Coloradans who celebrate the tradition of cutting down a Christmas tree on federal lands face a two-fold challenge this year when it comes to picking out the perfect sapling.
While residents can still get a permit to cut down a tree in some of the national forests, Colorado's unprecedented year of wildfires and the coronavirus pandemic have imposed limitations to the process.
"Due to the East Troublesome and Williams Fork wildfire closure areas, the Sulphur Ranger District will have reduced tree cutting areas in Grand County this year," a news release from the Arapaho & Roosevelt National Forests Pawnee National Grassland announced.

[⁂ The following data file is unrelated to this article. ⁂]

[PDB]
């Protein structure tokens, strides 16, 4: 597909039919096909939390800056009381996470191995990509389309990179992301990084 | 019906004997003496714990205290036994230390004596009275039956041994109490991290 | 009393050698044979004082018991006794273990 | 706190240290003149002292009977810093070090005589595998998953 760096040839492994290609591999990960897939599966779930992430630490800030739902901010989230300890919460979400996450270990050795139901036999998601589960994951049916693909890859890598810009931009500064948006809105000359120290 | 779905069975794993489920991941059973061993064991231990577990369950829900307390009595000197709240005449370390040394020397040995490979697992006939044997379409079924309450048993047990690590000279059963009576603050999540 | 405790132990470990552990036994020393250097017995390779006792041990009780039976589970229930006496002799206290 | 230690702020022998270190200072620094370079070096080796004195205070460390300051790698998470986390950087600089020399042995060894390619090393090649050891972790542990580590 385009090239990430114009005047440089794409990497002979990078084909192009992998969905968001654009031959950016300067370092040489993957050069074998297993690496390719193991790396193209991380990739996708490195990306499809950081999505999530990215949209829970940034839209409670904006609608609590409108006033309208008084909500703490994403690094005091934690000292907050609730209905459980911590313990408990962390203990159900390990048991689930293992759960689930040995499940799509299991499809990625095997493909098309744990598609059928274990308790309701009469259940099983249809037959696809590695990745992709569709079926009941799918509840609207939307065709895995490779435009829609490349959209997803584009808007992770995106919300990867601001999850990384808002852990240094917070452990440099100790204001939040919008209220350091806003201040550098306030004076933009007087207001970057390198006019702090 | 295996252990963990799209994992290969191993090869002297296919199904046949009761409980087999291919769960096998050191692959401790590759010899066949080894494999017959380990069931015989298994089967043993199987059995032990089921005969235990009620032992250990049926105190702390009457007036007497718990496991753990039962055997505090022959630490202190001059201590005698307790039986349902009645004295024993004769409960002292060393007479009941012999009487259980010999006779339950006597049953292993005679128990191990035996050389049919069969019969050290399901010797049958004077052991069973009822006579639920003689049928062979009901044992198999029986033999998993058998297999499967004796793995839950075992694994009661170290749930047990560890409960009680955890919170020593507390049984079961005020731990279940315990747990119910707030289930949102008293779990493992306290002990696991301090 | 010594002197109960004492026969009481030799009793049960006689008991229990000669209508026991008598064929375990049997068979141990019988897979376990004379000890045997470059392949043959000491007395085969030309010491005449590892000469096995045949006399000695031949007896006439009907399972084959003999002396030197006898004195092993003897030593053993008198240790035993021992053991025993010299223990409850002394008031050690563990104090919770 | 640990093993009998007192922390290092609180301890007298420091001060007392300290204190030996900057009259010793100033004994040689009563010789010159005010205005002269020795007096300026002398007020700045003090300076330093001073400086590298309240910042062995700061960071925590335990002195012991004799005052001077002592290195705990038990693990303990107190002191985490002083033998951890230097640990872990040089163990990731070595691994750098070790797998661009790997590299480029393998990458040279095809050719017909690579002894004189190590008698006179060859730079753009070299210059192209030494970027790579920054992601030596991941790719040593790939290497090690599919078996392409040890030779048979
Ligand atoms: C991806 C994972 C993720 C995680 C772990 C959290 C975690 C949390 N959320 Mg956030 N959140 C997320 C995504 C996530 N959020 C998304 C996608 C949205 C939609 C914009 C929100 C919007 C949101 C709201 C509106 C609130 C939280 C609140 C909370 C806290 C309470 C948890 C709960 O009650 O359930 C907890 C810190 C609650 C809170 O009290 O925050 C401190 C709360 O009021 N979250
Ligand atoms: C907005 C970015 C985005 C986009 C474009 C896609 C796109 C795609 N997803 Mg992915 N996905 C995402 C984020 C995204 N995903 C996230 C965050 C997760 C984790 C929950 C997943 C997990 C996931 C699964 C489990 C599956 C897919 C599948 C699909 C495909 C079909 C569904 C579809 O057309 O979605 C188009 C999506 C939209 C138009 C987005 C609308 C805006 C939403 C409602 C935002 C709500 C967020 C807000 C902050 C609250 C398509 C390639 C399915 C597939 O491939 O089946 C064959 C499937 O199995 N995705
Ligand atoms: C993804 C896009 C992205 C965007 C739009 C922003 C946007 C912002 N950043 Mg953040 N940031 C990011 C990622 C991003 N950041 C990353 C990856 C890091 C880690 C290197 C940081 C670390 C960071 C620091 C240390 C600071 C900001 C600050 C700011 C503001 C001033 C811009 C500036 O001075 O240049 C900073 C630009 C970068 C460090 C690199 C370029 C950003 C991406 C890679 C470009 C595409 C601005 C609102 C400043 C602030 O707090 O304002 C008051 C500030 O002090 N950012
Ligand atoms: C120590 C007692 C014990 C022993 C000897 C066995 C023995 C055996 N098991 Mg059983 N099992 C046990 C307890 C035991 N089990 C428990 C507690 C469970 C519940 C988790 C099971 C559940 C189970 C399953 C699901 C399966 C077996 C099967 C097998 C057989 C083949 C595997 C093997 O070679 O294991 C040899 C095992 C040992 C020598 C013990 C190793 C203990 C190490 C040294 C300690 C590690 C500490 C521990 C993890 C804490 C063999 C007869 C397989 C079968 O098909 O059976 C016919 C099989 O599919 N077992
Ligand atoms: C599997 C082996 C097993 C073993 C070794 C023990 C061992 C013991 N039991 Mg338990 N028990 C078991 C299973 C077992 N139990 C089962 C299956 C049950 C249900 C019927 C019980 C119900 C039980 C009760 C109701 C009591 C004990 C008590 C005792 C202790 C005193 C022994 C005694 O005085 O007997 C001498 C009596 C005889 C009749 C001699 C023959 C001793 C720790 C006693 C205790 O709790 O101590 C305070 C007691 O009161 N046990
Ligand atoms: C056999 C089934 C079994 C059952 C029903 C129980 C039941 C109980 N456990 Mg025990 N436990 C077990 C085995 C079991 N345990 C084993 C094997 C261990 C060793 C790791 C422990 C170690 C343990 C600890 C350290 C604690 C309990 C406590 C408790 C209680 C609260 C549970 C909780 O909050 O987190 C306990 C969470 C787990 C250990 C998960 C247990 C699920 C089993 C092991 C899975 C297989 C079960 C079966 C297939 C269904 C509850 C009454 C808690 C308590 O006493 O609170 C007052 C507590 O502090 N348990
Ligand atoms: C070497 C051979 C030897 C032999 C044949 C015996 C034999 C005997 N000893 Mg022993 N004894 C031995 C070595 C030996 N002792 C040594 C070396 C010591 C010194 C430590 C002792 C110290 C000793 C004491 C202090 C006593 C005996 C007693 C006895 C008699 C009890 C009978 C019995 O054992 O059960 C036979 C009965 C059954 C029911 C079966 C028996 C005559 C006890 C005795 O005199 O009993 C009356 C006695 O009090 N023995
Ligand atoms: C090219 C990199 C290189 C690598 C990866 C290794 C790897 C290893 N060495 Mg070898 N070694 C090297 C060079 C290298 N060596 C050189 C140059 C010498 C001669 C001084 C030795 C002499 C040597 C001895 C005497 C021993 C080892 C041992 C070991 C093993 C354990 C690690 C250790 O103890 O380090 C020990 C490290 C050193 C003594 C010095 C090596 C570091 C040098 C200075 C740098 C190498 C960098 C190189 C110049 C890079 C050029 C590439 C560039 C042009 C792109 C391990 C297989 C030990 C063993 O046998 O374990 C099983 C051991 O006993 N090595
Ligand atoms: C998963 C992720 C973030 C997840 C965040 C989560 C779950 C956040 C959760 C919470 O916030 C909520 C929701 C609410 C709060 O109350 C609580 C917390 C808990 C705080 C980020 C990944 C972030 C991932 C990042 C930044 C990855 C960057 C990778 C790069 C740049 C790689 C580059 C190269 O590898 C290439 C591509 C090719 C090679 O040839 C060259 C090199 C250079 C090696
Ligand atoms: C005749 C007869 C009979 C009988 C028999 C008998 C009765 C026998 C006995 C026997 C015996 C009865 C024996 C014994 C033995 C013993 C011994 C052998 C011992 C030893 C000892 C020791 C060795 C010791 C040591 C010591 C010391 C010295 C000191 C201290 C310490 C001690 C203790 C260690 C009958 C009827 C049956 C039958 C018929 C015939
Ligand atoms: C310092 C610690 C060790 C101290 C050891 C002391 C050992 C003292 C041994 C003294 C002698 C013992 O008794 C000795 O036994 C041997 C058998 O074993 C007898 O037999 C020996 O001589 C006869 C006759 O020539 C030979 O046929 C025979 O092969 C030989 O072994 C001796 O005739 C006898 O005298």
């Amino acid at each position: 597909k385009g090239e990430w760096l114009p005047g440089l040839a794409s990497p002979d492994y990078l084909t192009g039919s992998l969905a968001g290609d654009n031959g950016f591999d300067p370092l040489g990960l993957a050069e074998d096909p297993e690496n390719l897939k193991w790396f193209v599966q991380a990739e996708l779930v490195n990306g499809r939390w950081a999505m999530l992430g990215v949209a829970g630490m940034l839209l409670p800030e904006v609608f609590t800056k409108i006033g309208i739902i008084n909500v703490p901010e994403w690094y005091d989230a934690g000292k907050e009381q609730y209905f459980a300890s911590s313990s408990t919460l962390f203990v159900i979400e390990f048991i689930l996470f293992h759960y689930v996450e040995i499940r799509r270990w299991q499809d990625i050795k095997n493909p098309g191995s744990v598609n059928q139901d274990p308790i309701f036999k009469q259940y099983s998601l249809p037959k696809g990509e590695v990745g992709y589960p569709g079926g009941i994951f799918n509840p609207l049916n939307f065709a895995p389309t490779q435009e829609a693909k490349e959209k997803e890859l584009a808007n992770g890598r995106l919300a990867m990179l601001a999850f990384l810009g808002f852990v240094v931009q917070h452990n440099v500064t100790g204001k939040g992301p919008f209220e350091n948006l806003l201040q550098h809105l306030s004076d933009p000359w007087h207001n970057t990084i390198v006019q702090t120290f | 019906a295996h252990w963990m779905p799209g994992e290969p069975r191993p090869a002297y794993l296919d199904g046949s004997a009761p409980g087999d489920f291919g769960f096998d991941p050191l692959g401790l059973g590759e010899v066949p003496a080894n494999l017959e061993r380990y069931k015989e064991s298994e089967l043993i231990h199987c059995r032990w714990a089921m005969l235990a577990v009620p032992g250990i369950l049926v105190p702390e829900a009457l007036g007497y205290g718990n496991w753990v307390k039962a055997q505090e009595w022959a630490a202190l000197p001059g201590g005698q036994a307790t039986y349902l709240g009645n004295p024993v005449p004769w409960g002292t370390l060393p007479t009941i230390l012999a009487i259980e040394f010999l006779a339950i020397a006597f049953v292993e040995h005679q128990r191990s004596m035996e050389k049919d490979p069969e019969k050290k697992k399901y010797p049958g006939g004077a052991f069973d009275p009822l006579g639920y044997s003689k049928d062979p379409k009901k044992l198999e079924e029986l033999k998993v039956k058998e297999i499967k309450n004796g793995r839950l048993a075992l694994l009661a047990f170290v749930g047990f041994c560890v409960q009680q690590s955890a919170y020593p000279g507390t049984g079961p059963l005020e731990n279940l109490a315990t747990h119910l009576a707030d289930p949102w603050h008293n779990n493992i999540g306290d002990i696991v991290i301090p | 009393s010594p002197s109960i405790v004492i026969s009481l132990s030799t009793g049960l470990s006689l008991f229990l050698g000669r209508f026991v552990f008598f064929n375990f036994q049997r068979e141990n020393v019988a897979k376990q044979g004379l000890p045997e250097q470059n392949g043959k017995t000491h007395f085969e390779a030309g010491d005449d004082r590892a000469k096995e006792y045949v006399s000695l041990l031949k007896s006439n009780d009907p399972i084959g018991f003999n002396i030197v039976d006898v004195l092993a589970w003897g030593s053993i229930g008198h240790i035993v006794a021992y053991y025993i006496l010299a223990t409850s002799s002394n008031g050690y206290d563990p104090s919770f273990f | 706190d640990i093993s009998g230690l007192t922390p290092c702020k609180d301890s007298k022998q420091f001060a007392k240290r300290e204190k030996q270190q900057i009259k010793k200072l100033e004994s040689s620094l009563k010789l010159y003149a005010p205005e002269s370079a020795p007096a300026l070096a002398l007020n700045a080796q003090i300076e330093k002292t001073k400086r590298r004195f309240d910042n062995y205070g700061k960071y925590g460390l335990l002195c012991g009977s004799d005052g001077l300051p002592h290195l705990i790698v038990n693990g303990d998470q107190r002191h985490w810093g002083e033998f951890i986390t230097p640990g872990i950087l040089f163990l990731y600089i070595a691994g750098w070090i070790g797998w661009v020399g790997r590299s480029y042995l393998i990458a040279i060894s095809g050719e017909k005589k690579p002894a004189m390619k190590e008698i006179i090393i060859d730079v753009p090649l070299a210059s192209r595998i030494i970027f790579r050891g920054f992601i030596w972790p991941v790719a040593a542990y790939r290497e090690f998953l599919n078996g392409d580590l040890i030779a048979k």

More than 417,000 acres of land burned in northern Colorado between the East Troublesome, Williams Fork and Cameron Peak fires. That left Christmas tree cutting areas along the northern Front Range relegated to Elk Creek area near Winter Park and Fraser.
Christmas tree permits weren't available for the Roosevelt National Forest in Larimer County, which included shutting down sales the Red Feather Lakes and in the Pingree Park area.
"District staff will be diligently working to identify another location for Christmas tree cutting to resume in December 2021," the release said.
But for the areas that are open such as the Pike and San Isabel National Forests and White River National Forest, social distancing, reduced crowd sizes and other safety measures were instituted to prevent the spread of COVID-19.